A clause in a real estate contract that lets the sale go forward if the buyer can sell their old home is called a "home sale contingency." While home sale contingencies are common, some home sales contracts don’t include one. In these instances, financing, appraisal, and inspection contingencies must be completed first. 

This allows the buyer to back out of the deal if things don’t go as planned. Contingencies allow buyers to protect themselves from potentially costly financial or personal risks during the home sale process and ensure they get what they paid for when the deal closes. They also make sure that the sale will go through even if one of the parties backs out.

Inspection contingencies

Homebuyers need home inspection contingencies, which usually last between three and fourteen days. These contingencies cover the period between the inspection and closing of a real estate transaction. Typical contingencies include home inspection contingencies and sales contingencies. 

With a home inspection contingency, a professional home inspector looks at the property, and the buyer and seller can talk about making repairs or getting out of the contract. One of the most important parts of buying or selling a home is getting a property inspection. A home inspection contingency is necessary to make sure everything works well before closing. Homebuyers need to have backup plans in place in case of problems with a property before closing.

How often do contracts fall through?

In real estate transactions, contingencies are shared in real estate contracts. These contingencies can vary from one real estate contract to another. Price and terms of sale are two other things that may be in a real estate contract.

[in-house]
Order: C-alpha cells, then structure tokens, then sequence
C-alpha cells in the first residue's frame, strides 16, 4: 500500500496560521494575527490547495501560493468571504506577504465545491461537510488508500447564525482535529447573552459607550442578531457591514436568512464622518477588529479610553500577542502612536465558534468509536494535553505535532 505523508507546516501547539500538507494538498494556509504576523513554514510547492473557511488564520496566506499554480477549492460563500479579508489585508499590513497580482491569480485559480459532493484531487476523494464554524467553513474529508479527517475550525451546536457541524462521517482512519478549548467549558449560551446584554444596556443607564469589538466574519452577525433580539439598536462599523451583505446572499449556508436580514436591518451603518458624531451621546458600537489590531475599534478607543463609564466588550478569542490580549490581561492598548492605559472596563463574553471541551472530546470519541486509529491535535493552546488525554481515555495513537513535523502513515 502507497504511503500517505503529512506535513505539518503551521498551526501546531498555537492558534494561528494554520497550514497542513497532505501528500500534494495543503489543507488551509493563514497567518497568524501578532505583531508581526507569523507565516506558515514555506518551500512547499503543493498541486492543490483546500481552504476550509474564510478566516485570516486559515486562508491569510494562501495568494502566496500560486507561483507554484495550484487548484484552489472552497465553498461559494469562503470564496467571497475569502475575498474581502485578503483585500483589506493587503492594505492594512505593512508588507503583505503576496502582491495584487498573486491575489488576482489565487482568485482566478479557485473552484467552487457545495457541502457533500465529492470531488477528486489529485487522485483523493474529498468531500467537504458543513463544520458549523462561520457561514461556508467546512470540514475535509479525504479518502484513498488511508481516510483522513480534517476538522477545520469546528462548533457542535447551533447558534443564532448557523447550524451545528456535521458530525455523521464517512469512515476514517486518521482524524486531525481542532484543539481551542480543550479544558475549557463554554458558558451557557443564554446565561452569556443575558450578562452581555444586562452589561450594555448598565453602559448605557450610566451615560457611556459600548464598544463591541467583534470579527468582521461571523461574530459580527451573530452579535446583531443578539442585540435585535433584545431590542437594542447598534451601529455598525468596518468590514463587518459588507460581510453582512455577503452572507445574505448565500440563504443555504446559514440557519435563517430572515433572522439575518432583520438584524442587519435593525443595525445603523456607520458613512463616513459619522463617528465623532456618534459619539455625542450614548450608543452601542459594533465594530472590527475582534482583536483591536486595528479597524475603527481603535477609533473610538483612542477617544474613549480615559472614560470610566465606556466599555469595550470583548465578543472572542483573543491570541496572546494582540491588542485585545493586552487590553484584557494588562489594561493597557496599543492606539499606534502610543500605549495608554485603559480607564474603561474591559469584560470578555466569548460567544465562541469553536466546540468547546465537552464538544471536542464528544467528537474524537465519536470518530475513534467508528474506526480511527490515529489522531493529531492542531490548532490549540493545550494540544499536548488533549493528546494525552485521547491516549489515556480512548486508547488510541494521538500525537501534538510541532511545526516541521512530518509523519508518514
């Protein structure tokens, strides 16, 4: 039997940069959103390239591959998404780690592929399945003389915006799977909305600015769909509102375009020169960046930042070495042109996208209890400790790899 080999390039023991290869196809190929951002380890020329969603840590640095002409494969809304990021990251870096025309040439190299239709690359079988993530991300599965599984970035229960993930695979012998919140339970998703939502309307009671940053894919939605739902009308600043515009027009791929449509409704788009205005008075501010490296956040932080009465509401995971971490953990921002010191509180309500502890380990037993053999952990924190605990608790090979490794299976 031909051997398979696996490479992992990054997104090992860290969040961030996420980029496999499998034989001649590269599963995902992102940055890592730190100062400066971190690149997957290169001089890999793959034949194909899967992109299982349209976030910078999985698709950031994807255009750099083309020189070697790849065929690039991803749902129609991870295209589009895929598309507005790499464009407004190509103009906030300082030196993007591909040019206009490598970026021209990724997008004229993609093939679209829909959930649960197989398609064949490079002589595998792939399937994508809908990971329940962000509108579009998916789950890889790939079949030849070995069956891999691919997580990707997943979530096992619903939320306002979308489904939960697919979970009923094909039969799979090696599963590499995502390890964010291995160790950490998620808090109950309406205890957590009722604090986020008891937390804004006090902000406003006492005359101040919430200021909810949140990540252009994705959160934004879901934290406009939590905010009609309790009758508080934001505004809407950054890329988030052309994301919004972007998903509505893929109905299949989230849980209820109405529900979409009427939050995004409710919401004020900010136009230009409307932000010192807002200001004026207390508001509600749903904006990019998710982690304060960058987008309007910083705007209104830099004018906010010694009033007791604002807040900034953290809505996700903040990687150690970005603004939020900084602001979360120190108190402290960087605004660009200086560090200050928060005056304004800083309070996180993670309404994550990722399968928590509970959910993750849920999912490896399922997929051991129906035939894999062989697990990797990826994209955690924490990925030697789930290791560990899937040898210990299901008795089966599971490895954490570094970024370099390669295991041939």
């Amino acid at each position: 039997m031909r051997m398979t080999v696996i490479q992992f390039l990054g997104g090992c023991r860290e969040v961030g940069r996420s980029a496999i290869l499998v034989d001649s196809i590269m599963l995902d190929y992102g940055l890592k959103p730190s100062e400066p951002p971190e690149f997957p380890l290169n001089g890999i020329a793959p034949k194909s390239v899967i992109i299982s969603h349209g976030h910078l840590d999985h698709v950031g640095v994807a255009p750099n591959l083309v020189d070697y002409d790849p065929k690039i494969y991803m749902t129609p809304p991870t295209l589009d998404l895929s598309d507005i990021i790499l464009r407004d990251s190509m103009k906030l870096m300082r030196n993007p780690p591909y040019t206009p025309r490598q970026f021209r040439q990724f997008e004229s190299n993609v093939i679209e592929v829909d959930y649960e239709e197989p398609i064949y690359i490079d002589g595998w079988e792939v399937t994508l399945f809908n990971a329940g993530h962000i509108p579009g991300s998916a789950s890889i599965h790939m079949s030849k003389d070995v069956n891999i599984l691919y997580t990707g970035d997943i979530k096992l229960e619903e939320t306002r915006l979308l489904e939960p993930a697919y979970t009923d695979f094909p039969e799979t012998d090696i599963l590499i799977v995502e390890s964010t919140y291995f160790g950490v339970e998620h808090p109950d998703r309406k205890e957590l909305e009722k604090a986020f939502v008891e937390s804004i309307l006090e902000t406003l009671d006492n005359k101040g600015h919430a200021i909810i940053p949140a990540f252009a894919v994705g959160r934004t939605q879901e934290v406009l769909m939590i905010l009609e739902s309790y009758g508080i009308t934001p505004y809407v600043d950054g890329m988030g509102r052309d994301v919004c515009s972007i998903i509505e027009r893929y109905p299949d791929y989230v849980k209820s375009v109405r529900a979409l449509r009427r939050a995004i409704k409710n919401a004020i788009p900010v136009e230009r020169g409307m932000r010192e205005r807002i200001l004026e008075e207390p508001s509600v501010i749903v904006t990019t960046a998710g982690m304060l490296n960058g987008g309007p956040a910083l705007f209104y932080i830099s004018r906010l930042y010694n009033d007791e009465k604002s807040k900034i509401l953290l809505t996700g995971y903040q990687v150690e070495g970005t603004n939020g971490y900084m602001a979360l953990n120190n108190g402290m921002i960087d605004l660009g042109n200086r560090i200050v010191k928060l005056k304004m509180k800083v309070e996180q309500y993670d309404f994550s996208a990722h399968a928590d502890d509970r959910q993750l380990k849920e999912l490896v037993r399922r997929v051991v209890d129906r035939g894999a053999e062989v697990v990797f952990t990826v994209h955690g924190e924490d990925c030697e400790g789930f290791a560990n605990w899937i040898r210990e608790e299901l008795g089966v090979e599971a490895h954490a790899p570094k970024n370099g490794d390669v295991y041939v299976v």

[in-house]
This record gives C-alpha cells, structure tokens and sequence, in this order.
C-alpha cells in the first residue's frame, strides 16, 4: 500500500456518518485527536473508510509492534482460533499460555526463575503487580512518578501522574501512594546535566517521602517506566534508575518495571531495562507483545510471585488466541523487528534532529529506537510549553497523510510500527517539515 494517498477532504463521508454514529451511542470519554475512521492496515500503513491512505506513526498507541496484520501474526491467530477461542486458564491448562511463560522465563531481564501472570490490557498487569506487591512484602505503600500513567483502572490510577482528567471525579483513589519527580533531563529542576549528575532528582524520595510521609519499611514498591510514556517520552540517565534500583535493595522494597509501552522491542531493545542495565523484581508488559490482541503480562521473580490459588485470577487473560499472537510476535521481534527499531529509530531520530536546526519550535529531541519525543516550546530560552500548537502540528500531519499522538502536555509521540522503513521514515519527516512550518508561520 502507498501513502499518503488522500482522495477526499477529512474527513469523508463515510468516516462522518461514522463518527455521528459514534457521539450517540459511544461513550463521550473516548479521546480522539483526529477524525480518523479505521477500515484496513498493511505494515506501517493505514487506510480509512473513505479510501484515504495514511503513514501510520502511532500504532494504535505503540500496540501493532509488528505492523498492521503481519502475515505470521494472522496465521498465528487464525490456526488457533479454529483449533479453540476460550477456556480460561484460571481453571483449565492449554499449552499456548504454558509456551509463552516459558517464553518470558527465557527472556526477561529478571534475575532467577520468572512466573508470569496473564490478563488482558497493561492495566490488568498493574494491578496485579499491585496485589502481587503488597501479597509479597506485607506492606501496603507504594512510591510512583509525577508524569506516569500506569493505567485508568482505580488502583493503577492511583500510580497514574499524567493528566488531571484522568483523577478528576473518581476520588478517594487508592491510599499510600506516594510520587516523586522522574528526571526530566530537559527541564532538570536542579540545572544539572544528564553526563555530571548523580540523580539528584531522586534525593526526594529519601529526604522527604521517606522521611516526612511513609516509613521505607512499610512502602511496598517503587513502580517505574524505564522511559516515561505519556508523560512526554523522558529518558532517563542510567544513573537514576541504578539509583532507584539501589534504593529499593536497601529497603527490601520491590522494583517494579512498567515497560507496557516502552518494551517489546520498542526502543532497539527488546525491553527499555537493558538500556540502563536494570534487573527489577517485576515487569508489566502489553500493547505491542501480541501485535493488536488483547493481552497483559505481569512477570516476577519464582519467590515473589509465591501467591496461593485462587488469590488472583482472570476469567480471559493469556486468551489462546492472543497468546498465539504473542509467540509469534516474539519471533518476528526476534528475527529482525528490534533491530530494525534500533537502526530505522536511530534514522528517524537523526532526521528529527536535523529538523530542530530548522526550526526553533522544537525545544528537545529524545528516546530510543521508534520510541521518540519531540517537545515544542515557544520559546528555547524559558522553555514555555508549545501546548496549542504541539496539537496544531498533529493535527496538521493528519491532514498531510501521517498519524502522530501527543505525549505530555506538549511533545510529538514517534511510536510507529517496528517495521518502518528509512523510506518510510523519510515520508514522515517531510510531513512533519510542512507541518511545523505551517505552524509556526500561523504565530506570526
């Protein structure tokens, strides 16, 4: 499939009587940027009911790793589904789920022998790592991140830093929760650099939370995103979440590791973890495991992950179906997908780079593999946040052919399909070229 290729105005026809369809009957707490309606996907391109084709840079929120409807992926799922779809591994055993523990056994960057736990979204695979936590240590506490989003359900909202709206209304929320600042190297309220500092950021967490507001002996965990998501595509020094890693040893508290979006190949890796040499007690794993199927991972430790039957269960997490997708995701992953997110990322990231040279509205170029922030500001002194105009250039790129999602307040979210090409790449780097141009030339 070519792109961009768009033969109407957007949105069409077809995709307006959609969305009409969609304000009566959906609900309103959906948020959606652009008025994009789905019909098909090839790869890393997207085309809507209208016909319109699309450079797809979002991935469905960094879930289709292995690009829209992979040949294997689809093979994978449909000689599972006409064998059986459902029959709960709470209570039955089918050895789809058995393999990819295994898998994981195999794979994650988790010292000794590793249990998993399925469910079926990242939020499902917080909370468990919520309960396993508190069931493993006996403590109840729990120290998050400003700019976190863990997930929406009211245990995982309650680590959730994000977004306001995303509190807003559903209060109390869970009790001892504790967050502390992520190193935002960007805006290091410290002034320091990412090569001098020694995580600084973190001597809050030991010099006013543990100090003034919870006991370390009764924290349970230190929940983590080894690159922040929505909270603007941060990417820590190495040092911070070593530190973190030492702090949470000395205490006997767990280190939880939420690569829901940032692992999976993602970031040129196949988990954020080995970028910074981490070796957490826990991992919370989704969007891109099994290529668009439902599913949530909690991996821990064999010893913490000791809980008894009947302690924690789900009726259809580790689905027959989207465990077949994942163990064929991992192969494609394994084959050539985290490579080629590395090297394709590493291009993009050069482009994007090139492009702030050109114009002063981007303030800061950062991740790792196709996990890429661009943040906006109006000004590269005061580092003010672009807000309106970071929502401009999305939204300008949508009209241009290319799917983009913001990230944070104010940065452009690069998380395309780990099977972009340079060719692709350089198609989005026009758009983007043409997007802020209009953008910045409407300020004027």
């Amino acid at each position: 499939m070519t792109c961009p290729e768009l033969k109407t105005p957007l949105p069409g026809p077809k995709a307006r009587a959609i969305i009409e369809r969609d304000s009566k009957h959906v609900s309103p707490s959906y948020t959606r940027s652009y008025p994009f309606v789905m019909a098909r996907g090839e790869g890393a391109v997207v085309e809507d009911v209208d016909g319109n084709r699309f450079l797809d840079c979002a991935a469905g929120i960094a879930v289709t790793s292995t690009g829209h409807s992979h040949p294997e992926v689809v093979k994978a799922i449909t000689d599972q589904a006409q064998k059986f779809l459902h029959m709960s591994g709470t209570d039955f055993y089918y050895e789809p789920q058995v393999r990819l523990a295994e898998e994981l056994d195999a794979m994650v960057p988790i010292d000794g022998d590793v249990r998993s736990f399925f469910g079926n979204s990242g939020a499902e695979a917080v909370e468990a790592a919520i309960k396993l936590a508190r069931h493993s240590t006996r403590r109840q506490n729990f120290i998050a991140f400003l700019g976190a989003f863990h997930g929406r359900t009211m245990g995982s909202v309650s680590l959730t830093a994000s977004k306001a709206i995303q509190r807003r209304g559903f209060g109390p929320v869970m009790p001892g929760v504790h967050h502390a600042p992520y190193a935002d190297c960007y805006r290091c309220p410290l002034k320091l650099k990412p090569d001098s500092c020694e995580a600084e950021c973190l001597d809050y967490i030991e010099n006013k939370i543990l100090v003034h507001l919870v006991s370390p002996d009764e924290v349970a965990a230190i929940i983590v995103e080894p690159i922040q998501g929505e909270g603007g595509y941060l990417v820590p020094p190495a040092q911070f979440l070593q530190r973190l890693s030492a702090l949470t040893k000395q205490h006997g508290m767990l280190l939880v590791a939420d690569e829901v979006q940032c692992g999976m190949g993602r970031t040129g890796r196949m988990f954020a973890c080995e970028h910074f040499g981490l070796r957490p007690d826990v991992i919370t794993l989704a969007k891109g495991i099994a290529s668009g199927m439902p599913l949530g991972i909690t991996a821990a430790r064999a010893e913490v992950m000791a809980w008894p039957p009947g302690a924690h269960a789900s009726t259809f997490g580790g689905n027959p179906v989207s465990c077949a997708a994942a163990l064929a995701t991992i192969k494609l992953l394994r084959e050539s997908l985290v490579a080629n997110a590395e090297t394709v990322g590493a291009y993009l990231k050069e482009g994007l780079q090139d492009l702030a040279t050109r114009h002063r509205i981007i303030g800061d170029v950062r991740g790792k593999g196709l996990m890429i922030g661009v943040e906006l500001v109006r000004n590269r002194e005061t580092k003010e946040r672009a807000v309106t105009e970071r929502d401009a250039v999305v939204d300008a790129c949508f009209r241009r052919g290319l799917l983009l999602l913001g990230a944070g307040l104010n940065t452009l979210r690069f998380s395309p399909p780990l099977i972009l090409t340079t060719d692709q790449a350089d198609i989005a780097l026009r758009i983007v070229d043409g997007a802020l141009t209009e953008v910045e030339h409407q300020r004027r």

When the appraised value of a home is different from the sale price, or if financing needs to be secured by closing the deal on time, real estate contracts can fall through. Still, a house under contract can fall through due to health and safety issues or other unforeseen circumstances.

How Long Can A House Be Under Contract?

When a home is under contract, it is considered closed. In this case, the house is under contract for a specific period, usually around 6–8 weeks. It is common for a home to be under contract for 4 months or more, as this period has been defined in most real estate contracts.

The sale of a property becomes final once all contingent events are met, such as the financing closing and the inspection being done. The process from offer acceptance to final sale usually takes 4–8 weeks, depending on the real estate agent handling the sale.